Empowering care

November 11, 2018

Commercialism that I am closely looking at during this seminar can also be seen as ‘infrastructure for identity’, which is obviously a very pessimistic ascertainment, but unfortunately not that far from modern reality. It is a highly neoliberal construct and – as Virginia Held states – ethics of care are unlikely to be implemented in it.

The ethics of care is, instead, hospitable to the relatedness of persons. It sees many of our responsibilities as not freely entered into but presented to us by the accidents of our embeddedness in familial and social and historical contexts. It often calls on us to take responsibility, while liberal individualist morality focuses on how we should leave each other alone. (Held V., The Ethics of Care as Moral Theory)

Imagining that someone could try to ‘care’ about marketing (considering the emotional load this word brings in) is rather improbable. I believe this rule does not apply to traditionally understood infrastructure (see: Useless love (in memoriam)) – there is space for anthropomorphism while talking about metro trains and stations, bridges, small pavilions or – apparently – heating pipes.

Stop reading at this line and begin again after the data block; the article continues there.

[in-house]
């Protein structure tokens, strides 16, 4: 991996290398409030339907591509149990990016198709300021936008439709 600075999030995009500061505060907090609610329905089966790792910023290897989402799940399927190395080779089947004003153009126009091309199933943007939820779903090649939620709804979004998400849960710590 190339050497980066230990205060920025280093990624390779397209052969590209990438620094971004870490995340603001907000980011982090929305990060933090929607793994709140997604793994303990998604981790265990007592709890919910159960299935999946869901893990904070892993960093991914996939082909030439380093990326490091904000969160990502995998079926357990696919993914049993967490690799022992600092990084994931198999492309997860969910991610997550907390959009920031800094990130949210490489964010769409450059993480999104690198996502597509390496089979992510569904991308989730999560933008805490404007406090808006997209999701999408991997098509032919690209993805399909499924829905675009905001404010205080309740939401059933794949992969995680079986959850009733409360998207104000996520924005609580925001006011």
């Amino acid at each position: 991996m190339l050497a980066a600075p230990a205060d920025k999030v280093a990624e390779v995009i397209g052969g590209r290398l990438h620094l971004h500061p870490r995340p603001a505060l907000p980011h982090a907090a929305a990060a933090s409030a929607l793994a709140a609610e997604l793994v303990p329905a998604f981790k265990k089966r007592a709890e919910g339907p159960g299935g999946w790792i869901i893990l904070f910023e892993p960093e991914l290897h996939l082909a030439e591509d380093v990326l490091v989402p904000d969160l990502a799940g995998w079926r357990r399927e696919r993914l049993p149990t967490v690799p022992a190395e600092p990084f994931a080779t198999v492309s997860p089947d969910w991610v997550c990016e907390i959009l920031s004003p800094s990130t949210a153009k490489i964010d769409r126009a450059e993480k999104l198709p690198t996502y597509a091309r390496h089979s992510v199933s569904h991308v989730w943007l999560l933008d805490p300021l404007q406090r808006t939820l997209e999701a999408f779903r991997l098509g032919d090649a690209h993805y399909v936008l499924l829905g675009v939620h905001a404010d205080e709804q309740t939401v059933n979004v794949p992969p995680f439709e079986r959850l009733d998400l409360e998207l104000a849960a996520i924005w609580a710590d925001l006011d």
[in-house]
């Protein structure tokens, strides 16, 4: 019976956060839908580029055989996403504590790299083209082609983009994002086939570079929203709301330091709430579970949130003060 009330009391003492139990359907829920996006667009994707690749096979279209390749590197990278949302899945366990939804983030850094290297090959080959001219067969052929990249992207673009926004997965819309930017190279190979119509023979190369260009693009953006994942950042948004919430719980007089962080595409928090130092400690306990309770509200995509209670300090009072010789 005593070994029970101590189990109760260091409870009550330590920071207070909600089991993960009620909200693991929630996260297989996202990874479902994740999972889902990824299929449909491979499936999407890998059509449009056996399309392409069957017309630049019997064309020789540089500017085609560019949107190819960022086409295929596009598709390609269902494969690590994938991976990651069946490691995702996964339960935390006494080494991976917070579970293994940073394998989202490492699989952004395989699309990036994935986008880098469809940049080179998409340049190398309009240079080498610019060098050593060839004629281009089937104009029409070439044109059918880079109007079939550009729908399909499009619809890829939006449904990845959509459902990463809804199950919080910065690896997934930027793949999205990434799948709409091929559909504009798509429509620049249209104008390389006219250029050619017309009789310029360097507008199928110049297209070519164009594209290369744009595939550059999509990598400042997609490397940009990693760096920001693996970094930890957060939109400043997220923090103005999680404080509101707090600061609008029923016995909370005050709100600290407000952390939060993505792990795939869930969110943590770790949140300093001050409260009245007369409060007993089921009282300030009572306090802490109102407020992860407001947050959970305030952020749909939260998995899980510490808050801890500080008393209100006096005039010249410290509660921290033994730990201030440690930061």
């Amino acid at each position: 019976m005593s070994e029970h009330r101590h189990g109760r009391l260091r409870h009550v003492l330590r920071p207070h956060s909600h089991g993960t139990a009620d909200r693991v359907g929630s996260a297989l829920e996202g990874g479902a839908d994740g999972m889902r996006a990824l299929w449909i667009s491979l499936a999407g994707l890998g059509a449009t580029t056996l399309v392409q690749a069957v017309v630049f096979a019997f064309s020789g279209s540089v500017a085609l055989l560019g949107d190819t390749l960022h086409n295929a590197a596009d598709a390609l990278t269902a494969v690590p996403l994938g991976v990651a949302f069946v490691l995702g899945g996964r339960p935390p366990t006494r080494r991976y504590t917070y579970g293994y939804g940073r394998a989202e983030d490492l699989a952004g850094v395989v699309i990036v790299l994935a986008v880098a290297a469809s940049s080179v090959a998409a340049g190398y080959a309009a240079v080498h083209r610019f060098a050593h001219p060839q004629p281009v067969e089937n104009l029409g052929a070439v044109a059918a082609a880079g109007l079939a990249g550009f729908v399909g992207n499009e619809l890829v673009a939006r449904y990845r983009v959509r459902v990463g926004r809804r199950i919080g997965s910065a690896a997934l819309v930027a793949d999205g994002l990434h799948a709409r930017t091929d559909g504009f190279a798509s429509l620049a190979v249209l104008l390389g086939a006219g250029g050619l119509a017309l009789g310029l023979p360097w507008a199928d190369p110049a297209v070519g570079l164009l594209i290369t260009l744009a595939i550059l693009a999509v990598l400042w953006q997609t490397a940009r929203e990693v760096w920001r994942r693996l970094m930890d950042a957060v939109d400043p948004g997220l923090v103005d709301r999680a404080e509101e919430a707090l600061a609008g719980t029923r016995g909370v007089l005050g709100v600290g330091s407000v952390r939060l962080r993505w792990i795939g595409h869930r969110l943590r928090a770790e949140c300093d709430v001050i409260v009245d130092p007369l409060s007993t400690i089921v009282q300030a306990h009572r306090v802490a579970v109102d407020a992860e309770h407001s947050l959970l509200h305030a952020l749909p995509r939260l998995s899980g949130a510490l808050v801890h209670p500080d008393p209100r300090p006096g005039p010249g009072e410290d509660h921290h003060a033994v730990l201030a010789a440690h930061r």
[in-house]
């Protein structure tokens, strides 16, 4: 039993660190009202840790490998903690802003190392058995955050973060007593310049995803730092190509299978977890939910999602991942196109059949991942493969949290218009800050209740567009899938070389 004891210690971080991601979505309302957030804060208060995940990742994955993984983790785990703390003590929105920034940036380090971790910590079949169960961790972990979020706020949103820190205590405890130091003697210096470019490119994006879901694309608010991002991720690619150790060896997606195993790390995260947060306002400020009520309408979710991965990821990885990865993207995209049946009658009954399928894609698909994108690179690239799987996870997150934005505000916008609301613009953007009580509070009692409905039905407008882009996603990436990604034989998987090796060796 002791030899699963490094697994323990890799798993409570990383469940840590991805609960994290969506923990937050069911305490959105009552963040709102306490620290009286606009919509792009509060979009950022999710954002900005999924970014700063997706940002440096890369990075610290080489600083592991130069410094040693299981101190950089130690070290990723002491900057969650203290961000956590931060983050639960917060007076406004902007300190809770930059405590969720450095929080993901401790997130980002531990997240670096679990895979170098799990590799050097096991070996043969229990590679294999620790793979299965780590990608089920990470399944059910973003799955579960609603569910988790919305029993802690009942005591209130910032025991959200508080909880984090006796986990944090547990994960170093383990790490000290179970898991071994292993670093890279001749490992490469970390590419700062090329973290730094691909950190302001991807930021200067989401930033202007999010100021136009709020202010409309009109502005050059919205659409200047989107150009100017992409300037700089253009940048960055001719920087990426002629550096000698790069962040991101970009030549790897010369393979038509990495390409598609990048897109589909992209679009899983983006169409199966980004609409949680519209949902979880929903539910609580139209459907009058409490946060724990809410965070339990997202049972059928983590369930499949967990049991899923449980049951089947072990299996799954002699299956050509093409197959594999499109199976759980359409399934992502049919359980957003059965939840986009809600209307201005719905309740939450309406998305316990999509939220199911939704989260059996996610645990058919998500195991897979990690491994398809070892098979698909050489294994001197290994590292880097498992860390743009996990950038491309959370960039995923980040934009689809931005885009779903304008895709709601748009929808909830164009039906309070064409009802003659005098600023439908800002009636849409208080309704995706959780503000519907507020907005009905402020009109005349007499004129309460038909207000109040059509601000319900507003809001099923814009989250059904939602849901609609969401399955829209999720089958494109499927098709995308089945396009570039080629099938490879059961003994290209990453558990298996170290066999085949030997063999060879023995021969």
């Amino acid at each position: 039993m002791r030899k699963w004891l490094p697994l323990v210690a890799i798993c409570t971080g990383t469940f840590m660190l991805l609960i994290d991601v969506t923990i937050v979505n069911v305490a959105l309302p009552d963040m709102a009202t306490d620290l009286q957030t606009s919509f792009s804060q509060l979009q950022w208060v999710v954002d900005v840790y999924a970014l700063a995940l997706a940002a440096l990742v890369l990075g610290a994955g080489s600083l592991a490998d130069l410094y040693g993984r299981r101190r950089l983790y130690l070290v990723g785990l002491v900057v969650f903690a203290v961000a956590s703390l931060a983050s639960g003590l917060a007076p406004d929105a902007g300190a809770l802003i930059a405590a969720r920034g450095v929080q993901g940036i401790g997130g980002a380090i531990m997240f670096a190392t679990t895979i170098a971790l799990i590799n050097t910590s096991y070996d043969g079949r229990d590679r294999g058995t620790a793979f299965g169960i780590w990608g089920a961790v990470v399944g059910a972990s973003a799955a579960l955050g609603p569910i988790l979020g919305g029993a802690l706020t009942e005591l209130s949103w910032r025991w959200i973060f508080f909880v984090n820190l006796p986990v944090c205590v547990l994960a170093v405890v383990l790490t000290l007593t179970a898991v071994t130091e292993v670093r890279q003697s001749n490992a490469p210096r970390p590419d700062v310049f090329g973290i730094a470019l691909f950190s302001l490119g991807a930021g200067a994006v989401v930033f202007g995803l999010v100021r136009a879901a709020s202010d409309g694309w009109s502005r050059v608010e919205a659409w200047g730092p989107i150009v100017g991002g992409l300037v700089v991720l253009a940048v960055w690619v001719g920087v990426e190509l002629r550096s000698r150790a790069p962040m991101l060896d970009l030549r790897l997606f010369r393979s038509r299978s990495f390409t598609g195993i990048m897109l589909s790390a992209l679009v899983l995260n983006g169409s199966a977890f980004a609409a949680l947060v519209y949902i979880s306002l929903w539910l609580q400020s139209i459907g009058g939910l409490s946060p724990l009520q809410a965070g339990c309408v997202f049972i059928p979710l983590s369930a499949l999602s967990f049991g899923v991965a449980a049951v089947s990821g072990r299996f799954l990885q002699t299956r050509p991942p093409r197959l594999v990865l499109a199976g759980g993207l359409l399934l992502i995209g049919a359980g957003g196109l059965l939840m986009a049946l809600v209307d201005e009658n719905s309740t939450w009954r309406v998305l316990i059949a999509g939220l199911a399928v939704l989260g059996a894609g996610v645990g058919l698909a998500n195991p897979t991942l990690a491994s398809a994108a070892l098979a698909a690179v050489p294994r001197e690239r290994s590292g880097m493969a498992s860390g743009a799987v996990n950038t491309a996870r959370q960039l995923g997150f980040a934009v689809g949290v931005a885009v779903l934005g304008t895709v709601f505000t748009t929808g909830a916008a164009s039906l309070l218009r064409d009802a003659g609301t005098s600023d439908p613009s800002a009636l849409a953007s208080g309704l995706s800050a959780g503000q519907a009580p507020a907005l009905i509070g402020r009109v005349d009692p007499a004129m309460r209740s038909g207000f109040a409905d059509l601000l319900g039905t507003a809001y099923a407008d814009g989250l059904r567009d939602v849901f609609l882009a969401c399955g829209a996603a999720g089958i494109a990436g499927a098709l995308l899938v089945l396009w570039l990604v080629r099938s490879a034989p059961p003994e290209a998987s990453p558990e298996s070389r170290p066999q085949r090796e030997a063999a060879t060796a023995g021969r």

In this case it is just impossible to think of architecture that provides ‘care’, but one could think of other supportive roles it can play – maintenance, stimulation, addition, empowerment.

The immaterial network of commercials does require material, architectural objects – in the most banal way it needs storage for things it sells or factories to produce them. Although it is to be remembered that soft (light) capitalism of our times differs drastically in this matter from its previous, solid version – where business was inseparably bounded with place of production. In that sense, the empowering ability of architecture seem to become primary. This phenomenon is simply performed by headquarters – and it’s enough to think of Silicon Valley here.

Beside its social or artistic premises, architecture has a history of serving particular systems and having representativeness as main design ideal. With all the spatial possibilities it offers, it can be easily transformed into symbol of power. It can be impressive to announce different state conditions – sometimes royal luxury, sometimes a totalitarian dictatorship, always underlining the importance of the founder. Capitalism is no different in this matter – it seeks attention and prestige just as much. Architecture of UAE sets a perfect example.

Of all the arts, it really speaks a powerful language. Using this language to describe a certain built-up image is in fact very far from ‘care’ in a moral sense we would like to understand it, but one cannot deny that it is a strong form of support.

07 / Kinga Zemła



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